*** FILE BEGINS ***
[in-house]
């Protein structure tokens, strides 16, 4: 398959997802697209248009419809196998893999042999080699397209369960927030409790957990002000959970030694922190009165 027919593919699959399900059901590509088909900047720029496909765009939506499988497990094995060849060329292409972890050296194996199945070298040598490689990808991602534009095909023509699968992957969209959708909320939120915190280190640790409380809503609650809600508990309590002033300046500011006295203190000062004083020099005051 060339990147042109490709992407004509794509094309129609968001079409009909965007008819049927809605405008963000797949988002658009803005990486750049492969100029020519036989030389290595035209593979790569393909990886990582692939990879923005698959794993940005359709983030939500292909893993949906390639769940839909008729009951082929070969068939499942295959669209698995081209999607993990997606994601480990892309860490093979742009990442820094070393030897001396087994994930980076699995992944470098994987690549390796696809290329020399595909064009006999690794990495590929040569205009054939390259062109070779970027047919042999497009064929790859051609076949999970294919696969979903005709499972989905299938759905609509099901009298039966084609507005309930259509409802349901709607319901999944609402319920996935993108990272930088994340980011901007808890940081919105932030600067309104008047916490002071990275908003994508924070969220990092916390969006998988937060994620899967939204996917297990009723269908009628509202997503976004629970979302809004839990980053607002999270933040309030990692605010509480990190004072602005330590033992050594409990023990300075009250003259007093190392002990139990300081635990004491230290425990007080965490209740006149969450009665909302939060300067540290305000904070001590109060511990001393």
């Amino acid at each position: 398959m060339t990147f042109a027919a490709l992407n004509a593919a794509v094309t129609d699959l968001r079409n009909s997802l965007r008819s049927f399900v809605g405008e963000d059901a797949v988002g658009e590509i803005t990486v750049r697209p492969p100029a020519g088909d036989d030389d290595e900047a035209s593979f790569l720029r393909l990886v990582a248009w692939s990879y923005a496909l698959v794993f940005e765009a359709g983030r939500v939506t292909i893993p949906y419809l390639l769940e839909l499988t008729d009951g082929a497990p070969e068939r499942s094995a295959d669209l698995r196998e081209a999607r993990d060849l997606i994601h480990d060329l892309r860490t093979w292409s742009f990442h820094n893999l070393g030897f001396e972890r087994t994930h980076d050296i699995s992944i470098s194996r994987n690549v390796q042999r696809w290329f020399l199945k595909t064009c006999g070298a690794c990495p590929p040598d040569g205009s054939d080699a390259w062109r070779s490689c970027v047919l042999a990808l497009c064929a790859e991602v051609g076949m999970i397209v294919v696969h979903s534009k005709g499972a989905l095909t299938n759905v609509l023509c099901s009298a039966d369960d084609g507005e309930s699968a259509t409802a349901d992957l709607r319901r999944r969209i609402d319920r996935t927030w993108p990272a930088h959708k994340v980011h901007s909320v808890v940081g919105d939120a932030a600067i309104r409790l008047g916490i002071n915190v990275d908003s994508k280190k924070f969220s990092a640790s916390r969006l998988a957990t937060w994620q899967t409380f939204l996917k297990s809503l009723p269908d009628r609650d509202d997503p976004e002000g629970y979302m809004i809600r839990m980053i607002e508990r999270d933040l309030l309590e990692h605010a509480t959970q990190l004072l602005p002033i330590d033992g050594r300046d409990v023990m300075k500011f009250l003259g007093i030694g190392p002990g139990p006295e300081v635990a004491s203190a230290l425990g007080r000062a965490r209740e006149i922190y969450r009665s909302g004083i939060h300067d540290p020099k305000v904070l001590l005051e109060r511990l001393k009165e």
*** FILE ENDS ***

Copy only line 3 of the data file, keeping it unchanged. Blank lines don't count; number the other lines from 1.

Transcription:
């Amino acid at each position: 398959m060339t990147f042109a027919a490709l992407n004509a593919a794509v094309t129609d699959l968001r079409n009909s997802l965007r008819s049927f399900v809605g405008e963000d059901a797949v988002g658009e590509i803005t990486v750049r697209p492969p100029a020519g088909d036989d030389d290595e900047a035209s593979f790569l720029r393909l990886v990582a248009w692939s990879y923005a496909l698959v794993f940005e765009a359709g983030r939500v939506t292909i893993p949906y419809l390639l769940e839909l499988t008729d009951g082929a497990p070969e068939r499942s094995a295959d669209l698995r196998e081209a999607r993990d060849l997606i994601h480990d060329l892309r860490t093979w292409s742009f990442h820094n893999l070393g030897f001396e972890r087994t994930h980076d050296i699995s992944i470098s194996r994987n690549v390796q042999r696809w290329f020399l199945k595909t064009c006999g070298a690794c990495p590929p040598d040569g205009s054939d080699a390259w062109r070779s490689c970027v047919l042999a990808l497009c064929a790859e991602v051609g076949m999970i397209v294919v696969h979903s534009k005709g499972a989905l095909t299938n759905v609509l023509c099901s009298a039966d369960d084609g507005e309930s699968a259509t409802a349901d992957l709607r319901r999944r969209i609402d319920r996935t927030w993108p990272a930088h959708k994340v980011h901007s909320v808890v940081g919105d939120a932030a600067i309104r409790l008047g916490i002071n915190v990275d908003s994508k280190k924070f969220s990092a640790s916390r969006l998988a957990t937060w994620q899967t409380f939204l996917k297990s809503l009723p269908d009628r609650d509202d997503p976004e002000g629970y979302m809004i809600r839990m980053i607002e508990r999270d933040l309030l309590e990692h605010a509480t959970q990190l004072l602005p002033i330590d033992g050594r300046d409990v023990m300075k500011f009250l003259g007093i030694g190392p002990g139990p006295e300081v635990a004491s203190a230290l425990g007080r000062a965490r209740e006149i922190y969450r009665s909302g004083i939060h300067d540290p020099k305000v904070l001590l005051e109060r511990l001393k009165e």